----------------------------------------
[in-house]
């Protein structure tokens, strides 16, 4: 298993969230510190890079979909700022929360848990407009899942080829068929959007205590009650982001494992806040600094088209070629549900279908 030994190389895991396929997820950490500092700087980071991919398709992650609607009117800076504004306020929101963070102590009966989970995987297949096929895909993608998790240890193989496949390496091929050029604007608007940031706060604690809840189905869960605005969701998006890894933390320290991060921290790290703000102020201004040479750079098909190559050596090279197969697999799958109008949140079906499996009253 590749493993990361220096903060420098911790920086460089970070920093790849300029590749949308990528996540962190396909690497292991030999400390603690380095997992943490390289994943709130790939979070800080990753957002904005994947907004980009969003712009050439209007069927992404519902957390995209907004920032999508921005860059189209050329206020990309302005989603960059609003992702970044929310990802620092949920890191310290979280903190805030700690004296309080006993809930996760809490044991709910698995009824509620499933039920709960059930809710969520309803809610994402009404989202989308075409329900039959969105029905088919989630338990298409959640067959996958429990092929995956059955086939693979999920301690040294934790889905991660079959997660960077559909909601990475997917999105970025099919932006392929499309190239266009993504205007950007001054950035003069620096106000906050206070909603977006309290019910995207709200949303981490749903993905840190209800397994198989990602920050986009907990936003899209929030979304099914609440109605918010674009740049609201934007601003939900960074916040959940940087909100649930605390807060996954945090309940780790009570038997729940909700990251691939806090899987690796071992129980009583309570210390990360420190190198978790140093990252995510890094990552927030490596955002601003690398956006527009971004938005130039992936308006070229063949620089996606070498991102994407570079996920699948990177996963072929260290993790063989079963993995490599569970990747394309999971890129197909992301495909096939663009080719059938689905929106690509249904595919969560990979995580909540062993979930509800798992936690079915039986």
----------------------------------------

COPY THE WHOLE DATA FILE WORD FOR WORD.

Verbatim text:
[in-house]
């Protein structure tokens, strides 16, 4: 298993969230510190890079979909700022929360848990407009899942080829068929959007205590009650982001494992806040600094088209070629549900279908 030994190389895991396929997820950490500092700087980071991919398709992650609607009117800076504004306020929101963070102590009966989970995987297949096929895909993608998790240890193989496949390496091929050029604007608007940031706060604690809840189905869960605005969701998006890894933390320290991060921290790290703000102020201004040479750079098909190559050596090279197969697999799958109008949140079906499996009253 590749493993990361220096903060420098911790920086460089970070920093790849300029590749949308990528996540962190396909690497292991030999400390603690380095997992943490390289994943709130790939979070800080990753957002904005994947907004980009969003712009050439209007069927992404519902957390995209907004920032999508921005860059189209050329206020990309302005989603960059609003992702970044929310990802620092949920890191310290979280903190805030700690004296309080006993809930996760809490044991709910698995009824509620499933039920709960059930809710969520309803809610994402009404989202989308075409329900039959969105029905088919989630338990298409959640067959996958429990092929995956059955086939693979999920301690040294934790889905991660079959997660960077559909909601990475997917999105970025099919932006392929499309190239266009993504205007950007001054950035003069620096106000906050206070909603977006309290019910995207709200949303981490749903993905840190209800397994198989990602920050986009907990936003899209929030979304099914609440109605918010674009740049609201934007601003939900960074916040959940940087909100649930605390807060996954945090309940780790009570038997729940909700990251691939806090899987690796071992129980009583309570210390990360420190190198978790140093990252995510890094990552927030490596955002601003690398956006527009971004938005130039992936308006070229063949620089996606070498991102994407570079996920699948990177996963072929260290993790063989079963993995490599569970990747394309999971890129197909992301495909096939663009080719059938689905929106690509249904595919969560990979995580909540062993979930509800798992936690079915039986």